Right from Apple’s $3 billion purchase of Beats in 2014, the company, alongside increasingly less amused Beats executives, has had to put up with repeated questions on when it was going to release some proper, serious Apple headphones. Then the success of AirPods only fuelled speculation that an over-ear set of cans had to be coming.
Finally, all guessing ended in September last year as Jon Prosser leaked images of the then unannounced AirPods Max headphones. By the time Apple unveiled AirPods Max in December, the only thing remaining a genuine surprise was the price: an exceedingly punchy £549.
Apple sent out review units that same month, and many instantly proclaimed the AirPods Max a hit. But considering these are a full £200 more than the competitor Sony, B&W or Bose headphones, we wanted to be sure the Maxes were worth the extra outlay. So we’ve been using them for a whole month, and this is the final verdict.
Who’s it for
The glib answer would be people with more money than sense. But it’s more complicated than that. AirPods Max are aimed squarely at Apple devotees – of which there are millions – who simply could not bear to be seen with a pair of Beats headphones, even though Beats are superb. No, these people want a grown-up pair of headphones, proper Apple-designed headphones. Well, here they are in all their glory. Yours for half a grand and change.
They are also not aimed at true audiophiles. Why? Because audiophiles are aware of models like Focal’s Stellia and HiFiMan Ananda Wireless or the third generation of Beyerdynamic’s T1, and are willing to pay another few hundred quid, or thousands more, for genuinely astonishing sound reproduction. They are not concerned one bit if the hardware was designed in California. In fact, they’d likely prefer it was designed in Germany.
So will AirPods Max significantly cut into the market share of other high-end noise-cancelling over-ears from the likes of Sony and Bose? I doubt it. Will they bother the genuinely high-end market? No. With AirPods Max, Apple also isn’t cannibalising its own AirPods and AirPods Pro models. There are times when buds are better than over-ear, and vice versa. I’d love to know the proportion of those wanting a pair of AirPods Max headphones also owning AirPods Pros. I’d wager you £549 it’s high.
No one can doubt the quality of materials used here. You have a stainless steel headband frame; ear cups hewn from a single piece of aluminium that is then machined, textured and anodised; magnetic removable memory foam cushions; telescoping arms that pull out with just the right amount of resistance; and a headband ‘open knit mesh canopy’ that is ingeniously designed to distribute weight (which it does).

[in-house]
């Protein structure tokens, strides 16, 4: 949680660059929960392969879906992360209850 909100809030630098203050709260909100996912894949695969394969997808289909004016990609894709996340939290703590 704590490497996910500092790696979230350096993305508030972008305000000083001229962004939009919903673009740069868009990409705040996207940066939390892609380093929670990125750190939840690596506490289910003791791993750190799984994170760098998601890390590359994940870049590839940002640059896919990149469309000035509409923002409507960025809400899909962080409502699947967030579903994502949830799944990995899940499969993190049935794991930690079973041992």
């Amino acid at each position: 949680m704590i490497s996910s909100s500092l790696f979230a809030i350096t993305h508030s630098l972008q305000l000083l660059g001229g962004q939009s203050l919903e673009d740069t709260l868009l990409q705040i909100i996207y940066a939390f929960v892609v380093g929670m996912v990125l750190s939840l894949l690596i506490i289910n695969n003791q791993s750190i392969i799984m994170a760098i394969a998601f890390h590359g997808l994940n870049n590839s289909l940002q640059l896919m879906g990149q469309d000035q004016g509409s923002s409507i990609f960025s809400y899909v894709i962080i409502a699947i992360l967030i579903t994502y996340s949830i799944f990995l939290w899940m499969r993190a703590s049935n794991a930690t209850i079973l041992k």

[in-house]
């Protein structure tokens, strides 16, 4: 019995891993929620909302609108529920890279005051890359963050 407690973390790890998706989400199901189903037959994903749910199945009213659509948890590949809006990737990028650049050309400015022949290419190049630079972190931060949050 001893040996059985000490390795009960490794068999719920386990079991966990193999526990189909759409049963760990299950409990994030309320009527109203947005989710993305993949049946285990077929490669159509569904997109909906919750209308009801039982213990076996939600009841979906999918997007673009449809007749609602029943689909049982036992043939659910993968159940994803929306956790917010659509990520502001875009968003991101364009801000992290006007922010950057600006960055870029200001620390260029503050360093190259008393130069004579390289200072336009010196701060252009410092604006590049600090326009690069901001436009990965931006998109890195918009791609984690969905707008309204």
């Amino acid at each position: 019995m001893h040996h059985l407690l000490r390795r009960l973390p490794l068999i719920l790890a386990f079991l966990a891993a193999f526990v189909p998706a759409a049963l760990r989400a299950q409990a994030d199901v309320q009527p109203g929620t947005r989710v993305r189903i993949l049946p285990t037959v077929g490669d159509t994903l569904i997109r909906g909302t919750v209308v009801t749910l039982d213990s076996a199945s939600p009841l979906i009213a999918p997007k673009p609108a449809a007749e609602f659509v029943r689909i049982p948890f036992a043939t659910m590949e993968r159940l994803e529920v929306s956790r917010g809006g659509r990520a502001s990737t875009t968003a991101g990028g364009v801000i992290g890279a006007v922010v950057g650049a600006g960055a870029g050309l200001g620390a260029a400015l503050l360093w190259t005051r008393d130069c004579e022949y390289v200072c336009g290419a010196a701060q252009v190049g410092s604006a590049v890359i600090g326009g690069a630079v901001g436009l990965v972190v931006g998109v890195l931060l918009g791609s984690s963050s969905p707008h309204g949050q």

Power is managed by Lightning cable, not USB-C. The Watch’s ‘digital crown’ has been given some steroids and plonked on the right ear cup alongside a noise cancellation button to give you an easy, familiar and physical means of play/pause, skipping tracks and taking calls. All very Apple.
Then it starts to not be very Apple. The look of the headphones is odd. If you were being unkind you might say they look like someone has stuck some previously-sucked oversized Werther’s Originals onto a headband and sprayed them in metallic paint. Being kind their featureless nature is sleek but makes it look like something is missing. The sheer size of the ear cups is accentuated by the fact there is nothing on the sides, just a clean expanse of aluminium.
There could be a reason for this. It’s been reported (by Prosser, again) that the AirPods Max may have been rushed to market. They weren’t quite ready. Supposedly there were meant to be touch controls built into those large side panels, but to move things along quicker the digital crown was brought in to save the day and allow Apple to get these out for the Christmas spending spree. If true, touch-control sides certainly make sense when you look at the design. That said, I like the physical buttons, even if it is a little too easy to knock the crown and jolt the volume up.
Lastly there is the Smart Case. Much fun has been had online at the expense of the design of the poor Max’s case, and you can see why. But I am not going to join in here. Shooting fish in a barrel is no sport. What is hard to forgive, however, is that it does a very poor job of actually protecting the headphones, surely a key function of any case.
Living with it
AirPods Max pair effortlessly to an iPhone and are about as intuitive to control as headphones get. The sound is superb – more of that below – and that quality build leaves you in no doubt whatsoever that Apple wants you to feel like these are an expensive bit of kit. The colour choices of silver, space grey, sky blue, pink or green are all tasteful.